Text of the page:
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Eva Czabarka (1,2) Peter Dankelmann (2*) Trevor Olsen (1) Laszlo A. Szekely (1,2[dagger])

(1) University of South Carolina, USA

(2) University of Johannesburg, South Africa

received 2020-05-13, revised 2020-10-29, accepted 2021-01-20.

(*) National Research Foundation of South Africa, grant number 118521

([dagger]) NSF DMS, grant number 1600811
```Tab. 1: A summary of the largest Wiener Index and remoteness among all
triangulations on n vertices, and a count for how many isomorphism
classes attain this value.

Order  Wiener index  Count  Remoteness  Count

4      6             1      3           1
5      11            1      5           1
6      18            2      7           1
7      27            5      9           4
8      39            2      12          2
9      54            1      15          4
10     72            1      18          17
11     94            1      22          7
12     120           1      26          25
13     150           1      30          107
14     185           1      35          35
15     225           1      40          171
16     270           1      45          743
17     321           1      51          217
18     378           1      57          1199

```
```Tab. 2: A summary of the largest Wiener Index and remoteness among all
4-connected triangulations on n vertices, and a count for how many
isomorphism classes attain this value.

Order  Wiener Index  Count  Remoteness  Count

6      18            1      6           1
7      27            1      8           1
8      38            2      10          2
9      51            4      12          4
10     68            1      15          4
11     87            1      18          6
12     110           1      21          16
13     135           1      24          50
14     166           1      28          24
15     199           1      32          66
16     238           1      36          186
17     279           1      40          653
18     328           1      45          250
19     379           1      50          879
20     438           1      55          2599
21     499           1      60          9429
22     570           1      66          3313

```
```Tab. 3: A summary of the largest Wiener Index and remoteness among all
5-connected triangulations on n vertices, and a count for how many
isomorphism classes attain this value.

Order  Wiener index  Count  Remoteness  Count

12     108           1      18          1
13     --            0      --          0
14     159           1      23          1
15     189           1      26          1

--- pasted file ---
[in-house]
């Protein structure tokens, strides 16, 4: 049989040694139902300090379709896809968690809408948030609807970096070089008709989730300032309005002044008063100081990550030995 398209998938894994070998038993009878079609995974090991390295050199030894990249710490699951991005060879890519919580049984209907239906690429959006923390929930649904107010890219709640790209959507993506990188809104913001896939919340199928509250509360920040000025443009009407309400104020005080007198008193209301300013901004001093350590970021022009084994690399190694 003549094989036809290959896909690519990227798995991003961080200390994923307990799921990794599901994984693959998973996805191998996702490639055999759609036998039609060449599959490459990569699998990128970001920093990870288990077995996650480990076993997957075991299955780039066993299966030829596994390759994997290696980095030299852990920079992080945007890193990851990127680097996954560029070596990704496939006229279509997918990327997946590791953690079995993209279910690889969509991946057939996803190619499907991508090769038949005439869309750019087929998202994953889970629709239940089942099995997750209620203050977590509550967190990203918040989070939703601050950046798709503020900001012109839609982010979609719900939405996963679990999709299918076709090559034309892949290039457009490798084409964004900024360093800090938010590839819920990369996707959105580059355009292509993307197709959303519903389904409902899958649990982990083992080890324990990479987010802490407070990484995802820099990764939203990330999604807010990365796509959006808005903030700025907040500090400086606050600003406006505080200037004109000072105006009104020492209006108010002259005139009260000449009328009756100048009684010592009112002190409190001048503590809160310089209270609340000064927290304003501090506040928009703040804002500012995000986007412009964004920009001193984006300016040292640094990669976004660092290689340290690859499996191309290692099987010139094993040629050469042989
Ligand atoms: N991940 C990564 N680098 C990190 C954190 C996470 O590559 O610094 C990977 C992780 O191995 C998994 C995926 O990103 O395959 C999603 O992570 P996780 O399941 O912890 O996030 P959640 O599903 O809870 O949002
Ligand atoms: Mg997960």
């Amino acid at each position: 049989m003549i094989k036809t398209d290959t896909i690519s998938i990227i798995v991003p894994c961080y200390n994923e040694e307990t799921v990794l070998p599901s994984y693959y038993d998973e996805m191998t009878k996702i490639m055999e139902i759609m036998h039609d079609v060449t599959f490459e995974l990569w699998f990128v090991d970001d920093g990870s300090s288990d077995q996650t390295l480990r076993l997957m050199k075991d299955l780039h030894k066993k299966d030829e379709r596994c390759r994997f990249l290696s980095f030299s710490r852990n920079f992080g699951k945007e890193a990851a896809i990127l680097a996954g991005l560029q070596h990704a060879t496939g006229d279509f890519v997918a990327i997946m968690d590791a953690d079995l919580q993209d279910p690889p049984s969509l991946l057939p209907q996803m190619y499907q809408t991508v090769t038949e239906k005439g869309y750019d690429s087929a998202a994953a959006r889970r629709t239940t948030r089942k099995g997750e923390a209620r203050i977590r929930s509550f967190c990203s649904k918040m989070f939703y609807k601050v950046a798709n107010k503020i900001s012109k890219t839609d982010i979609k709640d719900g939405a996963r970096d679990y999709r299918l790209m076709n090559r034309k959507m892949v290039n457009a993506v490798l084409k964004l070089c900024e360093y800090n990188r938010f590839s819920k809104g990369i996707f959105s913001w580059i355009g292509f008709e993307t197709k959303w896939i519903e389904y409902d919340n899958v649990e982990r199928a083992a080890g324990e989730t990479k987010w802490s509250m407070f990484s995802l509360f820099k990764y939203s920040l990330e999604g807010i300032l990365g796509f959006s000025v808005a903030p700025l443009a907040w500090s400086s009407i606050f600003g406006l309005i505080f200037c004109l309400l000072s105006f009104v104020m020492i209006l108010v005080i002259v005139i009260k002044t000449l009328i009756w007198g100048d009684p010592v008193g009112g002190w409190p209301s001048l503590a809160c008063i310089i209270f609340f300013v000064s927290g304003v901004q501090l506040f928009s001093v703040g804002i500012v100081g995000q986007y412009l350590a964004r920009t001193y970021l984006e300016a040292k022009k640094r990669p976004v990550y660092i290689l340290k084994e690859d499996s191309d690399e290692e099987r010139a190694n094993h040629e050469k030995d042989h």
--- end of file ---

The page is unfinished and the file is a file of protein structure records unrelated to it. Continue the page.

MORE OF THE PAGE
16     222           2      29          1
17     259           1      34          1
18     300           1      37          1
19     342           1      41          2
20     391           1      45          4
21     444           1      49          9
22     500           2      55          4
23     560           1      59          11
24     630           1      64          36
25     702           1      69          66
26     780           1      74          193
27     867           1      81          39
28     955           1      86          240
29     1053          1      92          805
30     1156          1      98          1470
31     1265          1      104         4327
32     1384          1      112         763

```
```Tab. 4: A summary of the largest Wiener Index and remoteness among all
quadrangulations on n vertices, and a count for how many isomorphism
classes attain this value.

Order  Wiener Index  Count  Remoteness  Count

4      8             1      4           1
5      14            1      6           1
6      23            1      9           1
7      34            2      12          1
8      50            1      16          1
9      68            1      20          1
10     93            1      25          1
11     120           1      30          1
12     156           1      36          1
13     194           1      42          1
14     243           1      49          1
15     294           1      56          1
16     358           1      64          1
17     424           1      72          1
18     505           1      81          1
19     588           1      90          1
20     688           1      100         1

```
```Tab. 5: A summary of the largest Wiener Index and remoteness among all
3-connected quadrangulations on n vertices, and a count for how many
isomorphism classes attain this value.

Order  Wiener index  Count  Remoteness  Count

8      48            1      12          1
9      --            0      --          0
10     83            1      17          1
11     106           1      22          1
12     136           1      24          2
13     164           1      29          2
14     201           1      35          2
15     240           1      38          6
16     288           2      44          7
17     344           1      51          5
18     401           1      55          26
19     468           1      62          33
20     544           1      70          22
21     622           1      75          136
22     711           1      83          172
23     810           1      92          97
24     912           1      98          729
25     1026          1      107         923
26     1151          1      117         505
27     1280          1      124         3930
28     1422          1      134         4959
```
Author: Printer friendly Cite/link Email Feedback Czabarka, Eva; Dankelmann, Peter; Olsen, Trevor; Szekely, Laszlo A. Discrete Mathematics and Theoretical Computer Science Report 1USA Jan 1, 2021 8068 Anti-power j-fixes of the Thue-Morse word. Efficient Enumeration of Non-isomorphic Interval Graphs. Graph theory Mathematical research Triangulation Triangulation (Measurement)